The Way I Walk

I write the way I walk,
in the morning, still smelling of sleep and stars,
head bowed, the familiar even stranger
like a long lost childhood acquaintance,
staring sometimes at a house, a tree, an idea,
as if it were relocated the night before,
as if going faster will stretch the road,
or make the slightest difference to yesterday’s butter chicken,
the past unaltered by the plodding ministrations of the present;

I write in long strides on empty pavements,
an exercise over loose stones and silent ugliness,
while the sun is already warm on April’s shoulder,
words frown, seeking the shadows
of metaphorical jacarandas, before they form,
no one notices the unbalanced gait, the faltering,
frequent collisions with imagined obstacles,
no one cares in a city stretching a million arms,
covering a million yawns, for such early indulgence,

I write with the urgent numbness of the unslept,
in the blind spot of a world
consumed by its own reductive parentheses,
dropping hoarse consonants in my path
like a dog walker who does not pick up after his pet,
walking too short a distance to be useful,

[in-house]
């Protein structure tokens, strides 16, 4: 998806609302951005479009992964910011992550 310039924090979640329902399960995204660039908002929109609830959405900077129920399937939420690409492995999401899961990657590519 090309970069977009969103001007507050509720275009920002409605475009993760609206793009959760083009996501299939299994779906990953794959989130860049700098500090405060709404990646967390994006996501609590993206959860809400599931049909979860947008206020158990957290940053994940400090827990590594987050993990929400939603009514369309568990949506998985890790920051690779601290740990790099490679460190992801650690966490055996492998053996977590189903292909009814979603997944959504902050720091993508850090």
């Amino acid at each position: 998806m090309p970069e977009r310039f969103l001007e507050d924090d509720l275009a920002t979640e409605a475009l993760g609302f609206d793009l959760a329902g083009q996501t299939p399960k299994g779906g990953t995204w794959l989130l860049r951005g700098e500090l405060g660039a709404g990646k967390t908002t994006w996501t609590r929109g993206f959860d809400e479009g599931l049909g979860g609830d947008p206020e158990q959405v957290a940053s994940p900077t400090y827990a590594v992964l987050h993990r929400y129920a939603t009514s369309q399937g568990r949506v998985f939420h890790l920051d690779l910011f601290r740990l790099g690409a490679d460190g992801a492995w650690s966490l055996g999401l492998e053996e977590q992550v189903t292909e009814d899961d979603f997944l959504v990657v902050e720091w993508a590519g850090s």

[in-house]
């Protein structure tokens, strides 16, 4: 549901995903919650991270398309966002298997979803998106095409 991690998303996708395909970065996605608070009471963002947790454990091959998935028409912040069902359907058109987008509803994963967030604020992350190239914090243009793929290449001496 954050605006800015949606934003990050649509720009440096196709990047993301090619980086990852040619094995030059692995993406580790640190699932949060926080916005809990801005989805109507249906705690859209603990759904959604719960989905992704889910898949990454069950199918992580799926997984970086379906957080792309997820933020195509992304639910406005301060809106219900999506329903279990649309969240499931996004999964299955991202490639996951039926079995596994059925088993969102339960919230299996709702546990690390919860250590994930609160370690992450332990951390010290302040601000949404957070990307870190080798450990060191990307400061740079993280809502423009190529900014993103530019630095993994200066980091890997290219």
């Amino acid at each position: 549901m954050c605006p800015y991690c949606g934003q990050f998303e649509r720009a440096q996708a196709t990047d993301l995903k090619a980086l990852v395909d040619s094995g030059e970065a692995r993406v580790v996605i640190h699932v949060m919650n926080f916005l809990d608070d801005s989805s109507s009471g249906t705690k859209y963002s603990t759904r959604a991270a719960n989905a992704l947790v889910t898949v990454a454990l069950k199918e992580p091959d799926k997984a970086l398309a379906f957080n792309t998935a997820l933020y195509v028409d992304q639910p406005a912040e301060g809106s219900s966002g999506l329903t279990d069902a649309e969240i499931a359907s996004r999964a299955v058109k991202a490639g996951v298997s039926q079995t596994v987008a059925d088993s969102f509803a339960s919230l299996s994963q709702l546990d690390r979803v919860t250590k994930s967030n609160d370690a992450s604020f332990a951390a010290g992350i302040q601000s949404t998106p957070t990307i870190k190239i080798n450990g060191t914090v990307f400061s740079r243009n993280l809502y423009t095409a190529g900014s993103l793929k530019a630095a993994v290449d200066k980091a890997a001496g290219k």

too long to be pleasurable stroll,
too many times to be able to separate one rhythm from the other,
too hamstrung in my own trail to recognize the short way home.

I write the way I walk,
one unmeasured thought chasing after the other,
as another day implodes along its fault lines.


29 thoughts on “The Way I Walk

  1. “Words frown” Haha! They do in this poem, though ” the sun is already warm on April’s shoulder.” How to stumble into wakefulness on such a morning when “the way” is both a path and a bundle of attitudes? I know the unfamiliarity of the familiar, and often welcome it so I will look twice and won’t stop seeing at all. But here to see is to see what’s missing. I feel I know the person walking, who wakes smelling–delightfully, I think–“of sleep and stars” but ends up criticizing the world and the self for lack of measure, timeliness and beauty. Perhaps–I hope–we are missing something.


  2. April seems to have lost all Her charm these days, save for a few Kalbaishakhis in our State…sameness mars everything…love the sponateous flow of the words here….


  3. I write with the urgent numbness of the unslept,
    in the blind spot of a world

    This poem reminds me so much of myself, and what else can we ask of our poets than to hold up a mirror to our own faces?

    Just brilliant.


  4. Amazing that this was spontaneous; it reads as so accomplished. The reward, I guess, of working at one’s craft. The repetition of ‘I write’ works beautifully, and it’s altogether a lovely and enthralling read.


  5. There’s rhythm that compliments every image captured, and makes this poem such a joy to read. Brilliant write!


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